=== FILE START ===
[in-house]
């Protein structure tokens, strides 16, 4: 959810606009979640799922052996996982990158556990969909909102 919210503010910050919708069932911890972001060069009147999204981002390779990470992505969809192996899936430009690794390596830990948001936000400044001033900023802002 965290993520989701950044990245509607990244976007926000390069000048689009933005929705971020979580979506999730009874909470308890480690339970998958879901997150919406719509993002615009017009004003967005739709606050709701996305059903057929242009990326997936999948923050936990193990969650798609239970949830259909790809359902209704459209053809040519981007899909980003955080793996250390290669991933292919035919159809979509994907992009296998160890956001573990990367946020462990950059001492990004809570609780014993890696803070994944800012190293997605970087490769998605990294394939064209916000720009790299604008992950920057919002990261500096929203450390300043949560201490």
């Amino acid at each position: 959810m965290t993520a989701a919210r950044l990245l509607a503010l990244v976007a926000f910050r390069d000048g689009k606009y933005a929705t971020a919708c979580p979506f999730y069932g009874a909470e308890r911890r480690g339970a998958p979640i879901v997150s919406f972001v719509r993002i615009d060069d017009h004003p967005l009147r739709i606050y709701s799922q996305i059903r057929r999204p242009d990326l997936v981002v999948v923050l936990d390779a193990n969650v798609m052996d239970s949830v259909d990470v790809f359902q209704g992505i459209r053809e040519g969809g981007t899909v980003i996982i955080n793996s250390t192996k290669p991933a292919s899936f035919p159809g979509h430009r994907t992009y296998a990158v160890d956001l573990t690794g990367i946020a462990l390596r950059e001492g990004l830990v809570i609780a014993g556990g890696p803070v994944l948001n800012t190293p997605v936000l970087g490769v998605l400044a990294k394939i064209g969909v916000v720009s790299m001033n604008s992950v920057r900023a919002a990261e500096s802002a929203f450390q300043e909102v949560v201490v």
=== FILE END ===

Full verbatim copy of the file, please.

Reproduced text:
[in-house]
């Protein structure tokens, strides 16, 4: 959810606009979640799922052996996982990158556990969909909102 919210503010910050919708069932911890972001060069009147999204981002390779990470992505969809192996899936430009690794390596830990948001936000400044001033900023802002 965290993520989701950044990245509607990244976007926000390069000048689009933005929705971020979580979506999730009874909470308890480690339970998958879901997150919406719509993002615009017009004003967005739709606050709701996305059903057929242009990326997936999948923050936990193990969650798609239970949830259909790809359902209704459209053809040519981007899909980003955080793996250390290669991933292919035919159809979509994907992009296998160890956001573990990367946020462990950059001492990004809570609780014993890696803070994944800012190293997605970087490769998605990294394939064209916000720009790299604008992950920057919002990261500096929203450390300043949560201490």
């Amino acid at each position: 959810m965290t993520a989701a919210r950044l990245l509607a503010l990244v976007a926000f910050r390069d000048g689009k606009y933005a929705t971020a919708c979580p979506f999730y069932g009874a909470e308890r911890r480690g339970a998958p979640i879901v997150s919406f972001v719509r993002i615009d060069d017009h004003p967005l009147r739709i606050y709701s799922q996305i059903r057929r999204p242009d990326l997936v981002v999948v923050l936990d390779a193990n969650v798609m052996d239970s949830v259909d990470v790809f359902q209704g992505i459209r053809e040519g969809g981007t899909v980003i996982i955080n793996s250390t192996k290669p991933a292919s899936f035919p159809g979509h430009r994907t992009y296998a990158v160890d956001l573990t690794g990367i946020a462990l390596r950059e001492g990004l830990v809570i609780a014993g556990g890696p803070v994944l948001n800012t190293p997605v936000l970087g490769v998605l400044a990294k394939i064209g969909v916000v720009s790299m001033n604008s992950v920057r900023a919002a990261e500096s802002a929203f450390q300043e909102v949560v201490v």